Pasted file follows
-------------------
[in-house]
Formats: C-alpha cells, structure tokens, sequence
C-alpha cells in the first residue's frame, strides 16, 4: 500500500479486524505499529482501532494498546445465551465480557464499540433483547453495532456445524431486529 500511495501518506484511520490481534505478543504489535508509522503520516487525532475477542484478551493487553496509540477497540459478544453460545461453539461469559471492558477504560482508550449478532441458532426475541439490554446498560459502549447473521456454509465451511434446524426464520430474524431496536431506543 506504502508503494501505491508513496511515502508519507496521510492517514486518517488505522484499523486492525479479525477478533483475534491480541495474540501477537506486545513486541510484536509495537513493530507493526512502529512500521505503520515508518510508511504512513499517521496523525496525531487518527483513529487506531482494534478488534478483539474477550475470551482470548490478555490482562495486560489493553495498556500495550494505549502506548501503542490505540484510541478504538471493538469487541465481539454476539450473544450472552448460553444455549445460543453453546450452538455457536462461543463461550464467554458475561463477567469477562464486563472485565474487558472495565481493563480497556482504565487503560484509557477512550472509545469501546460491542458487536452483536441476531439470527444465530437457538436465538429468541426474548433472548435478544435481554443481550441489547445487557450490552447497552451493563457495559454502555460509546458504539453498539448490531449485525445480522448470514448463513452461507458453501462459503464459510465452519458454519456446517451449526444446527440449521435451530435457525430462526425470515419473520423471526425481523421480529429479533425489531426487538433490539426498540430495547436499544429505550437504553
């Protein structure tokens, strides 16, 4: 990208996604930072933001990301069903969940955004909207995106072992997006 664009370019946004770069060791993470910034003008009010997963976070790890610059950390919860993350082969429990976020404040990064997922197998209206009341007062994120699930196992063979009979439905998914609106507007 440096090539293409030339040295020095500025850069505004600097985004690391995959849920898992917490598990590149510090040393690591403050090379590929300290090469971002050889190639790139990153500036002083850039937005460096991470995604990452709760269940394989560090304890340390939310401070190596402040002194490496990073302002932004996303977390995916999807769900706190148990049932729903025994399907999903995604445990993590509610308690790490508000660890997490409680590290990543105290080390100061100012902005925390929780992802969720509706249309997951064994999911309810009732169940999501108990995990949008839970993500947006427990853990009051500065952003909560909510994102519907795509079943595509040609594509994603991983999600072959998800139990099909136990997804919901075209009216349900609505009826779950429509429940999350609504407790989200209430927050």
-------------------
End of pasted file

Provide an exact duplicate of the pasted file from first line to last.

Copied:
[in-house]
Formats: C-alpha cells, structure tokens, sequence
C-alpha cells in the first residue's frame, strides 16, 4: 500500500479486524505499529482501532494498546445465551465480557464499540433483547453495532456445524431486529 500511495501518506484511520490481534505478543504489535508509522503520516487525532475477542484478551493487553496509540477497540459478544453460545461453539461469559471492558477504560482508550449478532441458532426475541439490554446498560459502549447473521456454509465451511434446524426464520430474524431496536431506543 506504502508503494501505491508513496511515502508519507496521510492517514486518517488505522484499523486492525479479525477478533483475534491480541495474540501477537506486545513486541510484536509495537513493530507493526512502529512500521505503520515508518510508511504512513499517521496523525496525531487518527483513529487506531482494534478488534478483539474477550475470551482470548490478555490482562495486560489493553495498556500495550494505549502506548501503542490505540484510541478504538471493538469487541465481539454476539450473544450472552448460553444455549445460543453453546450452538455457536462461543463461550464467554458475561463477567469477562464486563472485565474487558472495565481493563480497556482504565487503560484509557477512550472509545469501546460491542458487536452483536441476531439470527444465530437457538436465538429468541426474548433472548435478544435481554443481550441489547445487557450490552447497552451493563457495559454502555460509546458504539453498539448490531449485525445480522448470514448463513452461507458453501462459503464459510465452519458454519456446517451449526444446527440449521435451530435457525430462526425470515419473520423471526425481523421480529429479533425489531426487538433490539426498540430495547436499544429505550437504553
């Protein structure tokens, strides 16, 4: 990208996604930072933001990301069903969940955004909207995106072992997006 664009370019946004770069060791993470910034003008009010997963976070790890610059950390919860993350082969429990976020404040990064997922197998209206009341007062994120699930196992063979009979439905998914609106507007 440096090539293409030339040295020095500025850069505004600097985004690391995959849920898992917490598990590149510090040393690591403050090379590929300290090469971002050889190639790139990153500036002083850039937005460096991470995604990452709760269940394989560090304890340390939310401070190596402040002194490496990073302002932004996303977390995916999807769900706190148990049932729903025994399907999903995604445990993590509610308690790490508000660890997490409680590290990543105290080390100061100012902005925390929780992802969720509706249309997951064994999911309810009732169940999501108990995990949008839970993500947006427990853990009051500065952003909560909510994102519907795509079943595509040609594509994603991983999600072959998800139990099909136990997804919901075209009216349900609505009826779950429509429940999350609504407790989200209430927050």